Secret Force Click shortcuts: Thirteen Taptic tricks for your new Trackpad!

Force Touch trackpads come on the 12-inch MacBook, 13- and 15-inch MacBook Pro, and the Magic Trackpad 2. And with Force Touch comes Force Click, a convenient way to invoke secondary actions with what is, in essence, a secondary, "deeper" press into the trackpad. Apple currently ties Force Click into the Quick Look, Look Up, data detector, and detail view functions, as well as a few extras. That means you can generally go deeper just by — wait for it — going deeper. Here are all the basics!

See all app windows

Force Click on an icon in the Dock and you'll get an Exposé preview of that app's open windows.

Preview a file

Force Click on a document and you'll get a Quick Look of the file's contents.

Rename a file

Force Click on a file name and you'll be able to rename it.

Look up a word

Force Click on a word or common grouping of words and a you'll get the Look Up popover with results from Dictionary or Wikipedia.

Preview a website

Force Click on a link and you'll get a popover showing you the contents of a link's webpage.

See Message details

Force Click on a thread in Messages and you'll call up the details view with location, attachments, and Do Not Disturb.

See Reminders details

Force Click on a reminder to see location, time, and other details about it.

See event details

Force Click on a Calendar event to see location, time, and other details. Force Click on an attendee to see contact details.

Add an event

Force Click on a date and you'll get a popover offering to add them to your calendar.

Preview an address

Force Click on an a address and you'll get a popover showing you a map of the location.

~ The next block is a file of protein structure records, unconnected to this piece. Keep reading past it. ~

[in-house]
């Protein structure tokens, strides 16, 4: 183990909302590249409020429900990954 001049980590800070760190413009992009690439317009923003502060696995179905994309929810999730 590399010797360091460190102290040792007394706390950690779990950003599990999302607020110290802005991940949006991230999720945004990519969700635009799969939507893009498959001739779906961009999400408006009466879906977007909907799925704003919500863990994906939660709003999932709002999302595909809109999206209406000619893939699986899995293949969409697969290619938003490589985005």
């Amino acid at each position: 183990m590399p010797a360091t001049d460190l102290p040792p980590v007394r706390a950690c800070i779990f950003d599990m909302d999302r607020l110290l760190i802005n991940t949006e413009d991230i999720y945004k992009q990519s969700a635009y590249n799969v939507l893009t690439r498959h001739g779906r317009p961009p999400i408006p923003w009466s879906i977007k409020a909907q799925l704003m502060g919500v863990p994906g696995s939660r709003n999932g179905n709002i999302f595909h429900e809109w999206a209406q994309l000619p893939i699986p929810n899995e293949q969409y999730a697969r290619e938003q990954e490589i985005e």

Drop a location pin

Force Click on a place in Maps to drop a pin on it.

Track a package

Force Click on a tracking number and you'll get a popup showing you all the shipping and delivery details, including progress and current status.

Annotate an image or PDF

Force Click on an image or or PDF in Mail and you'll open it in the Markup extension, ready for annotation.

More shortcuts

Apple is also using the pressure sensitive aspects of Force Click to let you accelerate fast forward and rewind in QuickTime and iMovie, and zoom in maps. The company is using the Taptic engine to hint when you're getting to the end of a clip in iMovie and to rotating back to zero degrees in Photos. It's safe to say we're at the very beginning of Force Click, and that there's a lot more to come!

Originally published October 2015. Updated November 2016.

Rene Ritchie

Rene Ritchie is one of the most respected Apple analysts in the business, reaching a combined audience of over 40 million readers a month. His YouTube channel, Vector, has over 90 thousand subscribers and 14 million views and his podcasts, including Debug, have been downloaded over 20 million times. He also regularly co-hosts MacBreak Weekly for the TWiT network and co-hosted CES Live! and Talk Mobile. Based in Montreal, Rene is a former director of product marketing, web developer, and graphic designer. He's authored several books and appeared on numerous television and radio segments to discuss Apple and the technology industry. When not working, he likes to cook, grapple, and spend time with his friends and family.